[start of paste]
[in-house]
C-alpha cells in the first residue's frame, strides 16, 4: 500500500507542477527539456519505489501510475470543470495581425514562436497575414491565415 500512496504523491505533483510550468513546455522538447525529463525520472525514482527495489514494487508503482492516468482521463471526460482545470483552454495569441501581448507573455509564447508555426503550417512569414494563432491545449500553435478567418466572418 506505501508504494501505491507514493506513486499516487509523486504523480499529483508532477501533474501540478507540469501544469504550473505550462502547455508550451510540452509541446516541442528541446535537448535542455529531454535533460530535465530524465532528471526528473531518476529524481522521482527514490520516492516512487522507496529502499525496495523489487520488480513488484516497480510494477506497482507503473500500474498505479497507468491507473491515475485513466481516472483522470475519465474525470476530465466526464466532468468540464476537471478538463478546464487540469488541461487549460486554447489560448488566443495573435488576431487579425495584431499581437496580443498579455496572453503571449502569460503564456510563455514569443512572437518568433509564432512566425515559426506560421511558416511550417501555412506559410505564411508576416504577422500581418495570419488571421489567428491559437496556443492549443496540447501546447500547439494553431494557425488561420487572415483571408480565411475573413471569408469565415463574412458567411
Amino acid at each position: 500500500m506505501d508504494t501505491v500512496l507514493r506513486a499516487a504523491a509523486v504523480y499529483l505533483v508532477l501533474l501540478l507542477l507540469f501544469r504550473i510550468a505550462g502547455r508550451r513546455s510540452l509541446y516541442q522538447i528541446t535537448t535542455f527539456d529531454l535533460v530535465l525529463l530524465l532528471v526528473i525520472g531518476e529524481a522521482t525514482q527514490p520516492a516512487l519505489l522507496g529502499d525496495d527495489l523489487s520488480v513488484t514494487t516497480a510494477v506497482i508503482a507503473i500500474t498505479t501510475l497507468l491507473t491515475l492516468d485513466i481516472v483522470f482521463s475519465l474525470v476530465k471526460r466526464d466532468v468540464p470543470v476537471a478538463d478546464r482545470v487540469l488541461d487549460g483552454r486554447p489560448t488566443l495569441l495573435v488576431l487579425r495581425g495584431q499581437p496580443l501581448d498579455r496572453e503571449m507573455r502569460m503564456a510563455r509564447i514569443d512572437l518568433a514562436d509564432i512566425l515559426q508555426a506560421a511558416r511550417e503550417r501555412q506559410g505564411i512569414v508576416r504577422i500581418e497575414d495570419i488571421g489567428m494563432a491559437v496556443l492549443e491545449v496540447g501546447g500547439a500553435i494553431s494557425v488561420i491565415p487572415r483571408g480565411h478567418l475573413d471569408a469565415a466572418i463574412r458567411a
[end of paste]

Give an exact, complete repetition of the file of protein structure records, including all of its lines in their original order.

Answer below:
[in-house]
C-alpha cells in the first residue's frame, strides 16, 4: 500500500507542477527539456519505489501510475470543470495581425514562436497575414491565415 500512496504523491505533483510550468513546455522538447525529463525520472525514482527495489514494487508503482492516468482521463471526460482545470483552454495569441501581448507573455509564447508555426503550417512569414494563432491545449500553435478567418466572418 506505501508504494501505491507514493506513486499516487509523486504523480499529483508532477501533474501540478507540469501544469504550473505550462502547455508550451510540452509541446516541442528541446535537448535542455529531454535533460530535465530524465532528471526528473531518476529524481522521482527514490520516492516512487522507496529502499525496495523489487520488480513488484516497480510494477506497482507503473500500474498505479497507468491507473491515475485513466481516472483522470475519465474525470476530465466526464466532468468540464476537471478538463478546464487540469488541461487549460486554447489560448488566443495573435488576431487579425495584431499581437496580443498579455496572453503571449502569460503564456510563455514569443512572437518568433509564432512566425515559426506560421511558416511550417501555412506559410505564411508576416504577422500581418495570419488571421489567428491559437496556443492549443496540447501546447500547439494553431494557425488561420487572415483571408480565411475573413471569408469565415463574412458567411
Amino acid at each position: 500500500m506505501d508504494t501505491v500512496l507514493r506513486a499516487a504523491a509523486v504523480y499529483l505533483v508532477l501533474l501540478l507542477l507540469f501544469r504550473i510550468a505550462g502547455r508550451r513546455s510540452l509541446y516541442q522538447i528541446t535537448t535542455f527539456d529531454l535533460v530535465l525529463l530524465l532528471v526528473i525520472g531518476e529524481a522521482t525514482q527514490p520516492a516512487l519505489l522507496g529502499d525496495d527495489l523489487s520488480v513488484t514494487t516497480a510494477v506497482i508503482a507503473i500500474t498505479t501510475l497507468l491507473t491515475l492516468d485513466i481516472v483522470f482521463s475519465l474525470v476530465k471526460r466526464d466532468v468540464p470543470v476537471a478538463d478546464r482545470v487540469l488541461d487549460g483552454r486554447p489560448t488566443l495569441l495573435v488576431l487579425r495581425g495584431q499581437p496580443l501581448d498579455r496572453e503571449m507573455r502569460m503564456a510563455r509564447i514569443d512572437l518568433a514562436d509564432i512566425l515559426q508555426a506560421a511558416r511550417e503550417r501555412q506559410g505564411i512569414v508576416r504577422i500581418e497575414d495570419i488571421g489567428m494563432a491559437v496556443l492549443e491545449v496540447g501546447g500547439a500553435i494553431s494557425v488561420i491565415p487572415r483571408g480565411h478567418l475573413d471569408a469565415a466572418i463574412r458567411a